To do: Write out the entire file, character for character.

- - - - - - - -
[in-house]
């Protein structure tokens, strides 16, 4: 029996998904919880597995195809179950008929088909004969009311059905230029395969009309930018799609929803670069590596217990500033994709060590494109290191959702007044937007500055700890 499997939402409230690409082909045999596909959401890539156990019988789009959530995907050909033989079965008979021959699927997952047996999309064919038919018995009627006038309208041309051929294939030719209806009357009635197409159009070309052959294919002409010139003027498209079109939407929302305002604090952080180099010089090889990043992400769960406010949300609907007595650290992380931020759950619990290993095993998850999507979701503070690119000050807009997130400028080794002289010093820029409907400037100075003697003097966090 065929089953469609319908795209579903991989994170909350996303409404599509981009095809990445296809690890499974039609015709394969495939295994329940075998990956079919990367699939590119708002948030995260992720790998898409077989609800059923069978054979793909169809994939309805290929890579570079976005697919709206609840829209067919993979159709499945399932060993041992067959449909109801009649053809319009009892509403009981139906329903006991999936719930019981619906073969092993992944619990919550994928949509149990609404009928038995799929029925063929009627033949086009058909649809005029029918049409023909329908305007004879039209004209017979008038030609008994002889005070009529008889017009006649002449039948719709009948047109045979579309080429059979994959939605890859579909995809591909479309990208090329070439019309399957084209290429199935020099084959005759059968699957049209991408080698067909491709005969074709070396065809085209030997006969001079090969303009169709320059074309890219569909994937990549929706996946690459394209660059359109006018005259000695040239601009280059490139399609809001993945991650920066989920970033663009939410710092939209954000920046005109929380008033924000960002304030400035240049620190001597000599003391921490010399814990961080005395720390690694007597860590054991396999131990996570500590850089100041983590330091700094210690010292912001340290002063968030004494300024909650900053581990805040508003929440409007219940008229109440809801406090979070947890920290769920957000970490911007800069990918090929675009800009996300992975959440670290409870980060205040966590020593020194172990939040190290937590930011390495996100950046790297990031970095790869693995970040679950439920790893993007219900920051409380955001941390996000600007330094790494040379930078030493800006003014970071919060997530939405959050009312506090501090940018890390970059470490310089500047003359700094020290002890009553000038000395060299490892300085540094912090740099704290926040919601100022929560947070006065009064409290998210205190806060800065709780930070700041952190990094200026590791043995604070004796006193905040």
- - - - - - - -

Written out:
[in-house]
């Protein structure tokens, strides 16, 4: 029996998904919880597995195809179950008929088909004969009311059905230029395969009309930018799609929803670069590596217990500033994709060590494109290191959702007044937007500055700890 499997939402409230690409082909045999596909959401890539156990019988789009959530995907050909033989079965008979021959699927997952047996999309064919038919018995009627006038309208041309051929294939030719209806009357009635197409159009070309052959294919002409010139003027498209079109939407929302305002604090952080180099010089090889990043992400769960406010949300609907007595650290992380931020759950619990290993095993998850999507979701503070690119000050807009997130400028080794002289010093820029409907400037100075003697003097966090 065929089953469609319908795209579903991989994170909350996303409404599509981009095809990445296809690890499974039609015709394969495939295994329940075998990956079919990367699939590119708002948030995260992720790998898409077989609800059923069978054979793909169809994939309805290929890579570079976005697919709206609840829209067919993979159709499945399932060993041992067959449909109801009649053809319009009892509403009981139906329903006991999936719930019981619906073969092993992944619990919550994928949509149990609404009928038995799929029925063929009627033949086009058909649809005029029918049409023909329908305007004879039209004209017979008038030609008994002889005070009529008889017009006649002449039948719709009948047109045979579309080429059979994959939605890859579909995809591909479309990208090329070439019309399957084209290429199935020099084959005759059968699957049209991408080698067909491709005969074709070396065809085209030997006969001079090969303009169709320059074309890219569909994937990549929706996946690459394209660059359109006018005259000695040239601009280059490139399609809001993945991650920066989920970033663009939410710092939209954000920046005109929380008033924000960002304030400035240049620190001597000599003391921490010399814990961080005395720390690694007597860590054991396999131990996570500590850089100041983590330091700094210690010292912001340290002063968030004494300024909650900053581990805040508003929440409007219940008229109440809801406090979070947890920290769920957000970490911007800069990918090929675009800009996300992975959440670290409870980060205040966590020593020194172990939040190290937590930011390495996100950046790297990031970095790869693995970040679950439920790893993007219900920051409380955001941390996000600007330094790494040379930078030493800006003014970071919060997530939405959050009312506090501090940018890390970059470490310089500047003359700094020290002890009553000038000395060299490892300085540094912090740099704290926040919601100022929560947070006065009064409290998210205190806060800065709780930070700041952190990094200026590791043995604070004796006193905040």